Medical Qualifications

Mr Saridogan qualified in 1997 from Hacettepe University, Turkey and went on to train in Obstetrics and Gynaecology at the University of Istanbul, Turkey. He completed his PhD at the University of Istanbul.

Medical Experience

Mr Saridogan became a Consultant at the University College of London Hospital in 2000 and is currently the Lead Clinician and person responsible for the UCLH Reproductive Medicine Unit; he also leads the outpatient hysteroscopy service. He was ranked number one in a 2011 national poll of the best Gynaecologists in the UK for the treatment of fibroids.

Mr Saridogan is available for private patients at The Portland Hospital for Women and Children, London, where he specialises in the treatment of fibroids, infertility and period problems.


Treatment options

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Articles written by Mr Ertan Saridogan

Medical treatments for uterine fibroids

Uterine fibroids are common, and are found in up to 70–80% of women by the time they reach the menopause. Their prevalence increases with age, from approximately 20% of women at the age of 20 years to 35–60% at the age of 35 years. Fortunately, the majority of the fibroids are harmless and only half of them are considered ‘significant’. Due to the high prevalence of fibroids a large number of treatment options are available. These include surgical removal of fibroids (myomectomy), uterine artery embolisation (an angiography procedure, which blocks the blood supply to the fibroids causing them to shrink), high frequency ultrasound treatment and hysterectomy.

The causes of irregular and heavy periods

Irregularity and heaviness of periods may be due to a number of causes including fibroids (non-cancerous growths) of the womb, polyps (abnormal growth of tissue from the lining of the womb), thickening of the lining of the womb (hyperplasia), adenomyosis of the womb (non-cancerous condition of the womb that often mimics the symptoms of fibroids), bleeding or clotting problems, blood thinning medication, hormonal imbalance or, very rarely, cancer of the womb or of the neck of the womb (cervix).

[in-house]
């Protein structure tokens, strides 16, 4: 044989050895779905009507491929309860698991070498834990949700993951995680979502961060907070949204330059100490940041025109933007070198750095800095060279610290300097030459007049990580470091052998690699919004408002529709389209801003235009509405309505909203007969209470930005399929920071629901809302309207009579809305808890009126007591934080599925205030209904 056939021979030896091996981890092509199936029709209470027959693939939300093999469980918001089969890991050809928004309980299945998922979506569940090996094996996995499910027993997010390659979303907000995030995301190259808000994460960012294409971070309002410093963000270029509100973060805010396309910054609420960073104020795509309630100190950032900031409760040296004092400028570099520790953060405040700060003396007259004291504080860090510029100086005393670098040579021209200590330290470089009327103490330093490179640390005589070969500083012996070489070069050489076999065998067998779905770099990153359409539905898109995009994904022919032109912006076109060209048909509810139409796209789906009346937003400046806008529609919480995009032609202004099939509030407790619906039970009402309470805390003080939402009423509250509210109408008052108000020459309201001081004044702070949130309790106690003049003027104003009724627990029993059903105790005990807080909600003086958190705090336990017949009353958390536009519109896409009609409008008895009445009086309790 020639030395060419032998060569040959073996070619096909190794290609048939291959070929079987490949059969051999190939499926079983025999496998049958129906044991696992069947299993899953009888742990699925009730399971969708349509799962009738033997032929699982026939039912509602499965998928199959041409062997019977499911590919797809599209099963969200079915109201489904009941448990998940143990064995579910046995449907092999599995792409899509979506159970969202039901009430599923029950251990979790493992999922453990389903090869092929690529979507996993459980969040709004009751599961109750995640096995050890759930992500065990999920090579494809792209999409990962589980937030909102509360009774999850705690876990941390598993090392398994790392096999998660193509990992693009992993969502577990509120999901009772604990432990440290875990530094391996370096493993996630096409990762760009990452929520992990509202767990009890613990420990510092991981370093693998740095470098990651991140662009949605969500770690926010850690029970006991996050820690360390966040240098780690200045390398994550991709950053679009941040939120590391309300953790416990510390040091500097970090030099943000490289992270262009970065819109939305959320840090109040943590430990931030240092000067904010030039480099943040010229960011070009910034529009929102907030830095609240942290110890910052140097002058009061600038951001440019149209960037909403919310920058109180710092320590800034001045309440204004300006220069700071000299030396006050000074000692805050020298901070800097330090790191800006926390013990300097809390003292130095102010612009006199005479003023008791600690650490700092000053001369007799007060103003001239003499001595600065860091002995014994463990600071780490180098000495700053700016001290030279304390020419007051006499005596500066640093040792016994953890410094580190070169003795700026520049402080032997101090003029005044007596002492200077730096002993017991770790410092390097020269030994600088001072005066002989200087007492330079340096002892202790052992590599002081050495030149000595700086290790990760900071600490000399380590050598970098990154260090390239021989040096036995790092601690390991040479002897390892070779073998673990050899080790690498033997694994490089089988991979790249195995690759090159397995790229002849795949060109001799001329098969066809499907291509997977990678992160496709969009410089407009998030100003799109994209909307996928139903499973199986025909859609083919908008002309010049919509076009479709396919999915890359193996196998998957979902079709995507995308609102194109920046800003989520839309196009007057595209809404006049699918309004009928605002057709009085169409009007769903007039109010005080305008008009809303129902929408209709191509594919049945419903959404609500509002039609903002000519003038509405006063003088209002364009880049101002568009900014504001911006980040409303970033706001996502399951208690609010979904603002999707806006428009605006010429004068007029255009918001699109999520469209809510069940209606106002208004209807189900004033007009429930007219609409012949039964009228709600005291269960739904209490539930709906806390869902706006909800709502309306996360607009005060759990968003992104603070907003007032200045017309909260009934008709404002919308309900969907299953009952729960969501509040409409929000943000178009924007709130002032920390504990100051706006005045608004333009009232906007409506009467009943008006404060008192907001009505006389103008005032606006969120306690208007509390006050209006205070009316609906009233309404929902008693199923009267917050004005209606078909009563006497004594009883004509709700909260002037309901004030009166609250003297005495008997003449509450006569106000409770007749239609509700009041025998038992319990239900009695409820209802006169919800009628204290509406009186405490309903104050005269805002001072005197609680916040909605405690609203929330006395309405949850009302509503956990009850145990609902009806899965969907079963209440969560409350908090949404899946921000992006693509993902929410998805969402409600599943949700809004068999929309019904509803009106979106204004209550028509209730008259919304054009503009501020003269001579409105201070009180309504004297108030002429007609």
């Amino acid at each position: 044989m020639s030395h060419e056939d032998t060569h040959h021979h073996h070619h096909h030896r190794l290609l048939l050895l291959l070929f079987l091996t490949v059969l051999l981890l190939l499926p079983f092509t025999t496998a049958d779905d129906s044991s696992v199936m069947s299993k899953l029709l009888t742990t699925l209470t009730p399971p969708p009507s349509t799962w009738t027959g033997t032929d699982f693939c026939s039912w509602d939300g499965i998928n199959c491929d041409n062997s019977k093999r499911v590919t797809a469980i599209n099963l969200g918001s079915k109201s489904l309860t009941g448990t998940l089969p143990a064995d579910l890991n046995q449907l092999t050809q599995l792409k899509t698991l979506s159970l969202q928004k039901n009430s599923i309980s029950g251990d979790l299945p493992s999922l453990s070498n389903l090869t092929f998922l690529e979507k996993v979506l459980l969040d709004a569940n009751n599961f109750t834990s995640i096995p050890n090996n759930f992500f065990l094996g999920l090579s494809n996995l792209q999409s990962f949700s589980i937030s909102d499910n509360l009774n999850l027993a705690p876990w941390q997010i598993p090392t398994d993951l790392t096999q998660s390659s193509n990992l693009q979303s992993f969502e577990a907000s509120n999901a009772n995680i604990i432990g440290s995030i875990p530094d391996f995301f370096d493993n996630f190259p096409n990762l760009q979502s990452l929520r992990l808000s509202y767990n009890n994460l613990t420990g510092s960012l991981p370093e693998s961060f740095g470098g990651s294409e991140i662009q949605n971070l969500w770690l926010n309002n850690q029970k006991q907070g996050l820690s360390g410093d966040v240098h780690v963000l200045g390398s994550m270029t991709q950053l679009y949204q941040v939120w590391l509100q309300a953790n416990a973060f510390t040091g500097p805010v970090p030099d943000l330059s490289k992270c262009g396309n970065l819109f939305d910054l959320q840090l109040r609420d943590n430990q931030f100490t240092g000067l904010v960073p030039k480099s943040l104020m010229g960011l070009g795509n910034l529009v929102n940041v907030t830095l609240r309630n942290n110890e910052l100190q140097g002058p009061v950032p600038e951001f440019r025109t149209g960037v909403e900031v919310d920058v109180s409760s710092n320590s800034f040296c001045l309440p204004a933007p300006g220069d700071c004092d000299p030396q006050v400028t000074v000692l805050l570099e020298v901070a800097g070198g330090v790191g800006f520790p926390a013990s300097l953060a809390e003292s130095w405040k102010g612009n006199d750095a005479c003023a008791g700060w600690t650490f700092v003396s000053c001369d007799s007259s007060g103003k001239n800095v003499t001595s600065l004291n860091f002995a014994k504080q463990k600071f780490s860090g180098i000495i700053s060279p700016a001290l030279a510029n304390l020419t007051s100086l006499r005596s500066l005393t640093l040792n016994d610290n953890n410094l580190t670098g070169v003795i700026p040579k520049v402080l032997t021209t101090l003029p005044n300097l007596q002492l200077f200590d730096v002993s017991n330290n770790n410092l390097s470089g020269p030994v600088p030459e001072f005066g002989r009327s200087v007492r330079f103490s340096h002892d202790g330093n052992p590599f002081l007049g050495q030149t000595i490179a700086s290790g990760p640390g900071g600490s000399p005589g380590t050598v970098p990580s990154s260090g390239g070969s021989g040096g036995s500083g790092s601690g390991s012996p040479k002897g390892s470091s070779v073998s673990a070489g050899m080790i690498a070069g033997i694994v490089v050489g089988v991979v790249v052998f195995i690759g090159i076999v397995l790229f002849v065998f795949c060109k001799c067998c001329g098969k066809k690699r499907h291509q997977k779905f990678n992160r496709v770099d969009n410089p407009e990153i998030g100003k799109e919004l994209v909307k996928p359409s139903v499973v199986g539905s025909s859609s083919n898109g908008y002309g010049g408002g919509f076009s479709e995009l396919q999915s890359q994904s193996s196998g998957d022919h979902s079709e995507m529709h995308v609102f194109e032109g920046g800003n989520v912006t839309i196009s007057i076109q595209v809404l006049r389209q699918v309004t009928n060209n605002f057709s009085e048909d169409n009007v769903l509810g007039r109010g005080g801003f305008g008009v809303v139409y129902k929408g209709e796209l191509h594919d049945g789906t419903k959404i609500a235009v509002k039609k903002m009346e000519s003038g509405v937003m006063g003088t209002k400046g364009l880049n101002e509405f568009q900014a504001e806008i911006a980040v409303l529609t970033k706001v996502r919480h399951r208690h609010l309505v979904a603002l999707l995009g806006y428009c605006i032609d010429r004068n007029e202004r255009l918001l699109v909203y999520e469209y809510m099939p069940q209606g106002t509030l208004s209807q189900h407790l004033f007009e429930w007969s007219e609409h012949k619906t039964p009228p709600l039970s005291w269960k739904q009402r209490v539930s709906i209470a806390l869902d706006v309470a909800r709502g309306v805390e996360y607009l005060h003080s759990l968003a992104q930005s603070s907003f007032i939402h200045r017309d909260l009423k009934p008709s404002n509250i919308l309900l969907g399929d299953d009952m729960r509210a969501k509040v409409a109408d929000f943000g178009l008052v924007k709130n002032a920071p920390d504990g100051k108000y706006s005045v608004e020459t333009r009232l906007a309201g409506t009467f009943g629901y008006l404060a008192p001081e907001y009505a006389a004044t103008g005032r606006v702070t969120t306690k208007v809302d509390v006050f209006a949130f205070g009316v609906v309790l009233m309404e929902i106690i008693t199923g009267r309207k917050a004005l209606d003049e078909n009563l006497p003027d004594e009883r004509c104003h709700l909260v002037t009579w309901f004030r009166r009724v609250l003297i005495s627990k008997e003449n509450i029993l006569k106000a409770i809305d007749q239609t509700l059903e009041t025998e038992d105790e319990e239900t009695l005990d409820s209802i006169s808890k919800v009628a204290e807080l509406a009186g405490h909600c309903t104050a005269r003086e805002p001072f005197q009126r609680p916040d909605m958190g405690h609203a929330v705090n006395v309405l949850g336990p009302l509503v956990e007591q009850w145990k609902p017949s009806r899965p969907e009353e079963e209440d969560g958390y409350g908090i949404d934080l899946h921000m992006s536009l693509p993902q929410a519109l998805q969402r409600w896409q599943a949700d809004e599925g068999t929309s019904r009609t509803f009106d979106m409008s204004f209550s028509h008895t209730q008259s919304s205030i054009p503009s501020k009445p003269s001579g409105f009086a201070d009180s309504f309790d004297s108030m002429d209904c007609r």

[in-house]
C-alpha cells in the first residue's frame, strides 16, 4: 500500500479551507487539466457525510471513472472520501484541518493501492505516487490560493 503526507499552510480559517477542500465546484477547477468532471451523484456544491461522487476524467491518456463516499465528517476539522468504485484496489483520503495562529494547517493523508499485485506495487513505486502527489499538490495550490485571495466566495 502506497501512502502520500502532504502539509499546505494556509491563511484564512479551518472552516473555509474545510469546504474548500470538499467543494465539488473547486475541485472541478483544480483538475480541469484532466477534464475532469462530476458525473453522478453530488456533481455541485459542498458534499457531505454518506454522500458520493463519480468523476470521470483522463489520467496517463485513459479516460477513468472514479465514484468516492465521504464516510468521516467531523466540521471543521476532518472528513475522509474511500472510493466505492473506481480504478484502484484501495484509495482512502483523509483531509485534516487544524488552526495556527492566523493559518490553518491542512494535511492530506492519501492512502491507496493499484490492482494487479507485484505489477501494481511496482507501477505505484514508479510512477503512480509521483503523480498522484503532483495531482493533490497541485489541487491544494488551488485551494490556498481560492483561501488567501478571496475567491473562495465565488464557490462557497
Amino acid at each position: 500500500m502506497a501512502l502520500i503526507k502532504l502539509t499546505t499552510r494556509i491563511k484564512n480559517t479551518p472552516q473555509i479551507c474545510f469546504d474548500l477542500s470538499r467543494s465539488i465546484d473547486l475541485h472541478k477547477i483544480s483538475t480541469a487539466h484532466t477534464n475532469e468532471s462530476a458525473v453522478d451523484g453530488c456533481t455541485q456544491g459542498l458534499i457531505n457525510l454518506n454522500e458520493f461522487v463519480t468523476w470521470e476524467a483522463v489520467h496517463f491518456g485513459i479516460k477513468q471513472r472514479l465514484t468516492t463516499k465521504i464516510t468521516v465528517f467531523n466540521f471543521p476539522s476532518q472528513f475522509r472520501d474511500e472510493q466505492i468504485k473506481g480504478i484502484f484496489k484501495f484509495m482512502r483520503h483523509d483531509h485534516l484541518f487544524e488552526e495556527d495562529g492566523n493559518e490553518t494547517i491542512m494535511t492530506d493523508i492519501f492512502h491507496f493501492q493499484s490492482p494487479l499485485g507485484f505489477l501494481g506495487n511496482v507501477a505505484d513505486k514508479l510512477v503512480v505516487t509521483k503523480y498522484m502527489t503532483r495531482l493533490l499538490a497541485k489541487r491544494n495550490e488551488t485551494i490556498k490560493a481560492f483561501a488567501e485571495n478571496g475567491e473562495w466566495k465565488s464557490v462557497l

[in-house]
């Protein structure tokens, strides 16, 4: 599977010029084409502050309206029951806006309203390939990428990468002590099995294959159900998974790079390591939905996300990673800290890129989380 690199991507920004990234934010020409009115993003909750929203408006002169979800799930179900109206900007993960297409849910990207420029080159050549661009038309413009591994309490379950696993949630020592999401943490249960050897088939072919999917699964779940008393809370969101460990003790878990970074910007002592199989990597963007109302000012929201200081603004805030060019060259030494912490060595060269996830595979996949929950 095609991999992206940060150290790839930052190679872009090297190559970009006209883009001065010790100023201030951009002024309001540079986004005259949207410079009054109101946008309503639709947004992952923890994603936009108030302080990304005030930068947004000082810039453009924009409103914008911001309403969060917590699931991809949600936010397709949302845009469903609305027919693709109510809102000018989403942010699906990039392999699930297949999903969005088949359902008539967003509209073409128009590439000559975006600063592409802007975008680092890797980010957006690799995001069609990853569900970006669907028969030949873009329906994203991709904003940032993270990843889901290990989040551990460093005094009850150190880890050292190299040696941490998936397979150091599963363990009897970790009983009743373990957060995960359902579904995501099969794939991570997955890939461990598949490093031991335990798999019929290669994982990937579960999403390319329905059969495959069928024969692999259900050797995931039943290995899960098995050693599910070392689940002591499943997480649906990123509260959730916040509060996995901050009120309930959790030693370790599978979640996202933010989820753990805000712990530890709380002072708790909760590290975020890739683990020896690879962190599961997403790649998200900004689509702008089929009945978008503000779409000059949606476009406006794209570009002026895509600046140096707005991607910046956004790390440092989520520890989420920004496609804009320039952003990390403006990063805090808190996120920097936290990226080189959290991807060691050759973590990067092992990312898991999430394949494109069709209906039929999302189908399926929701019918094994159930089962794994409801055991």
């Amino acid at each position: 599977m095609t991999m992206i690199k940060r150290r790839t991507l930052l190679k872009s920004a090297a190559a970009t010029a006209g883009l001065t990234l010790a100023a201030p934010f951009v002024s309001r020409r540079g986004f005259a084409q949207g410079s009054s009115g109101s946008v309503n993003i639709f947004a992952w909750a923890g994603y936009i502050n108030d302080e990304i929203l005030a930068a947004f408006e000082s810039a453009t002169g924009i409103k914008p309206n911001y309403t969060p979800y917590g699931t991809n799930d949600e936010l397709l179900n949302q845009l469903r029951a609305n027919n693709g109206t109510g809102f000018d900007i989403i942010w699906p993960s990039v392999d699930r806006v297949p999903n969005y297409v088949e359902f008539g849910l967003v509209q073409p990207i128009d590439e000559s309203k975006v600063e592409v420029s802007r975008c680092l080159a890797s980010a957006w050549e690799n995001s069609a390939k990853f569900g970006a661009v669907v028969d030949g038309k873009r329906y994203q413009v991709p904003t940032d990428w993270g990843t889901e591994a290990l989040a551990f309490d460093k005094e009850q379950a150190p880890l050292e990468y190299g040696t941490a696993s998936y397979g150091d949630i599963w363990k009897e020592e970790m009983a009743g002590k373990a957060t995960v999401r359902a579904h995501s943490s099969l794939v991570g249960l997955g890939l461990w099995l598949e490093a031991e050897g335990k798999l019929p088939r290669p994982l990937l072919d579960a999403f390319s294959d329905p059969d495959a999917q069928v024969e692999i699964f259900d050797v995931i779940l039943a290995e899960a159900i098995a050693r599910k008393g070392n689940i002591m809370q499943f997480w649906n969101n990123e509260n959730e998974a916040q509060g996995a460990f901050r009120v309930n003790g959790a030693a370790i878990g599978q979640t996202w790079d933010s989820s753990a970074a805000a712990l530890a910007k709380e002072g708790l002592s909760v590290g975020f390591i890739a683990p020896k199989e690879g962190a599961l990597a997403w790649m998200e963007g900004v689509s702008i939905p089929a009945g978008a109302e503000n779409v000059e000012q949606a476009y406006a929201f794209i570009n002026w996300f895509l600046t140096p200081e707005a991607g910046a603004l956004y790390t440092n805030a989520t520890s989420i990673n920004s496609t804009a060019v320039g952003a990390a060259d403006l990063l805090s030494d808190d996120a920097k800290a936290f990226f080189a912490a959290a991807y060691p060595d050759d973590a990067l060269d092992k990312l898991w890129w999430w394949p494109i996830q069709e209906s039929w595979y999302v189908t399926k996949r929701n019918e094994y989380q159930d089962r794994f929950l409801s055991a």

Irregular and Heavy Periods

Irregular and heavy periods are amongst the most common gynaecological problems that trouble women during their childbearing years.  Published studies report that between 4% and 50% women suffer from heavy periods; this large variation is probably due to cultural differences and the way that ‘heavy periods’ are defined or measured. However, it is likely that approximately one in eight to ten women experience heavy periods.

Medical investigations and treatment for irregular and heavy periods

When a woman with heavy and/or irregular periods sees a doctor the first step will be the taking of a detailed medical history. Important aspects in the history are age, the duration of the problem, the length of the cycles and duration of bleeding, whether there are associated symptoms such as pain, whether contraceptives or precautions are used to prevent pregnancy, the history of smear tests and the possibility of pregnancy. 

Endometriosis: Latest treatment options

Endometriosis is defined as the presence of tissue or cells from the lining of the womb (endometrium) elsewhere in the body. It is most commonly found around the uterus and ovaries, but it can be located anywhere in the body except the spleen. In the ovary endometriosis can form cysts containing old blood, also known as chocolate cysts (endometrioma) due to the colour of the contents. When it is in the pelvis it may affect the bowel and the urinary tract (bladder and kidneys). Occasionally it is found in the navel or operation scars. When the tissue from the lining of uterus is found in the muscle layer of the uterus it is called adenomyosis. Sometimes endometriosis and adenomyosis can be found together in the same woman.